Tim Cook Publicly Acknowledges Sony’s Contribution to iPhone Camera Sensors

iphone camera sensors

In a rare public announcement, Apple CEO Tim Cook paid tribute to one of its key suppliers of iPhone components. Cook acknowledged Sony for continuously developing “world-class camera sensors for iPhones” for more than a decade.

Tim Cook Pays Tribute to Sony for Developing World-Class Camera Sensors for iPhone

Tim Cook took to Twitter to express his gratitude to the Sony team during his tour of the Sony camera development facility in Kumamoto, Japan. It’s very seldom that Apple publicly reveals, albeit pays tribute to, specific makers of the hardware components of the iPhone. But then, it’s fairly common knowledge that Apple uses Sony camera sensors for the iPhone camera system.

Close followers of Apple’s supply chain knew for a fact that Apple used Sony’s camera sensor for the iPhone 6. Folks over at iFixit have also discovered Apple continued to use Sony camera components in succeeding iPhone models. What Cook’s tweet probably suggests is the fact that Sony and Apple’s partnership is stronger than ever. This could mean that Sony will continue to supply Apple with “state of the art” image sensors in future iPhone models. Nikkei reported in November that this so-called “state-of-the-art” image sensor will be used in the upcoming iPhone 15.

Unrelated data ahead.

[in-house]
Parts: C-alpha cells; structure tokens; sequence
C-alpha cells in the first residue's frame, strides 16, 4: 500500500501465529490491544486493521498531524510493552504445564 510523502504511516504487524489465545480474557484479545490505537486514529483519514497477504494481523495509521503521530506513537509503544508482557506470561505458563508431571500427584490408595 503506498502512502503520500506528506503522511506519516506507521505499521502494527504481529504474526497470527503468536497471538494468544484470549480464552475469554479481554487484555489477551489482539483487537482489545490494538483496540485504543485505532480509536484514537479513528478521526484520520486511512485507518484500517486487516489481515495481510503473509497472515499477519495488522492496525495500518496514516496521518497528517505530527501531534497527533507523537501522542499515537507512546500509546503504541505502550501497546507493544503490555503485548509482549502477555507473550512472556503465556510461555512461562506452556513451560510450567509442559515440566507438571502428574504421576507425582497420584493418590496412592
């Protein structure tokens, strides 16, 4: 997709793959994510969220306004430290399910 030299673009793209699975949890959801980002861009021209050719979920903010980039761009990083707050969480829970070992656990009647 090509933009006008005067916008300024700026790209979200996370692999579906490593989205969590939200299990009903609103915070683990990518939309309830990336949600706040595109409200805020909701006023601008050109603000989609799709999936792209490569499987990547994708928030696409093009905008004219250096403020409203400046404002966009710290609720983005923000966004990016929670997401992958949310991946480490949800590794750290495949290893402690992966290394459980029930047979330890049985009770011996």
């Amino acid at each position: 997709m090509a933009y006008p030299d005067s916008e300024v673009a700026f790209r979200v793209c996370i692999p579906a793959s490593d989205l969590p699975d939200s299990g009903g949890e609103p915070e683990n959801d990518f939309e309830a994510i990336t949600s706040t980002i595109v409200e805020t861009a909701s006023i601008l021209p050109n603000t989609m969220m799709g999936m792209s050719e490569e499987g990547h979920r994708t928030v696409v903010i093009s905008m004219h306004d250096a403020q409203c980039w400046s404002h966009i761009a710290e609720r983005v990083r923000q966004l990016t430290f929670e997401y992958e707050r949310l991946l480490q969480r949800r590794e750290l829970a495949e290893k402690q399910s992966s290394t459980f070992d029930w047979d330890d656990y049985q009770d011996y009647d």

Apple To Use Sony Technology for iPhone 15’s Wide Angle Lens

Incidentally, Apple has been reported to be working on a periscope telephoto lens to improve the iPhone 15 Pro’s optical zoom capabilities. This would allow up to 10X optical zoom, matching some Android smartphones with advanced camera systems. As a standard practice, Apple will most likely use Sony’s image sensors for the Wide camera and then use other image sensors for the other camera or cameras of the iPhone 15.

It’s no secret that Sony has developed image sensors that are far better than standard camera sensors. Sony’s image sensor can capture more light since it can double the saturation signal in each pixel. This cuts down underexposure and overexposure of images, allowing cameras with Sony image sensors to take better photographs of a person’s face. It can do so even with a strong backlight.

Also during Cook’s visit, Apple said that Sony and 28 other suppliers committed to converting to renewable energy for Apple-related business by 2030.

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